“Big businesses see discovery costs as prohibitively high, and maintain that plaintiffs are forcing their hand and actually making them settle cases that they otherwise wouldn’t,” she said. “Thus, their motivation to change the rules and curb the cost of discovery.”

But according to Thomas, data compiled by the Federal Judicial Center casts doubt on the solution to this problem.

“They conclude that discovery is disproportional to the stakes of the case in only 6 to 15 percent of civil cases,” she said.

The data show that the median cost of discovery for plaintiffs and defendants is $15,000 to $20,000, respectively. Even at the 95th percentile – that is, equal to or higher than the costs in 95 percent of the cases studied – the costs are $280,000 and $300,000.

“Those figures come from information from both plaintiffs’ and defendants’ lawyers, using actual cases as the underlying data,” Thomas said. “The atypical cases – the 6 to 15 percent – are motivating the proposed change in the rule.”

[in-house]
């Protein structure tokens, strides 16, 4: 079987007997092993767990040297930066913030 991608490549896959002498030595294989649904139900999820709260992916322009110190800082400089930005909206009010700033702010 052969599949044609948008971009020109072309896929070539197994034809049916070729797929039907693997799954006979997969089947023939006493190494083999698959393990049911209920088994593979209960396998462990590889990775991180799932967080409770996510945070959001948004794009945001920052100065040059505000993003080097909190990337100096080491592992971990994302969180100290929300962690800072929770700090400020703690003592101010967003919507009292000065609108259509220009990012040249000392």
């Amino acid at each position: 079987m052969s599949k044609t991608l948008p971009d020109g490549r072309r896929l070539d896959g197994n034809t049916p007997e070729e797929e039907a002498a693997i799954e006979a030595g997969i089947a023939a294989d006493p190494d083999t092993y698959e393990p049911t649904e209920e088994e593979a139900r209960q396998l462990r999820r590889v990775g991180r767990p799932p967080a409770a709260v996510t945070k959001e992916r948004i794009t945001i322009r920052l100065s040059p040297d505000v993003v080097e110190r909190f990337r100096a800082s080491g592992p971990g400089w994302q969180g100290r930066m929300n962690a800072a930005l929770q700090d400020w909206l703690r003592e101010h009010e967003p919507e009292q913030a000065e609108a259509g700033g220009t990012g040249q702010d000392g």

So the question is, should atypical cases force a rule change that would, in turn, affect all cases, including typical ones?

In a recently published paper, Thomas argues that when the Supreme Court has made changes motivated by atypical cases, the resultant change, which must also apply to typical cases, has negatively affected those typical cases.

“The old saying in legal circles is that hard cases make bad law,” she said. “Well, I would say that atypical cases also make bad law.”

In the article, Thomas argues for a new doctrine of judicial restraint – what she calls the “atypical doctrine.”

“That means that the Supreme Court should not make legal change in cases where legal change is motivated by oddball or atypical facts, and when the change would also affect typical cases,” she said. “Now, I’m not saying that changes should never be made. But when you make changes, you have to make them carefully, so that the change is narrowly tailored and that it’s motivated by the right facts.”

According to Thomas, if you apply the concept in the paper to the rule changes proposed by the committee – where atypical cases motivate the rule change, and the rule change would affect typical cases – the new rule could have a negative effect on typical cases.

In other words, if discovery is working in the vast majority of cases, a rule change specifically created for outliers is likely to create even more problems.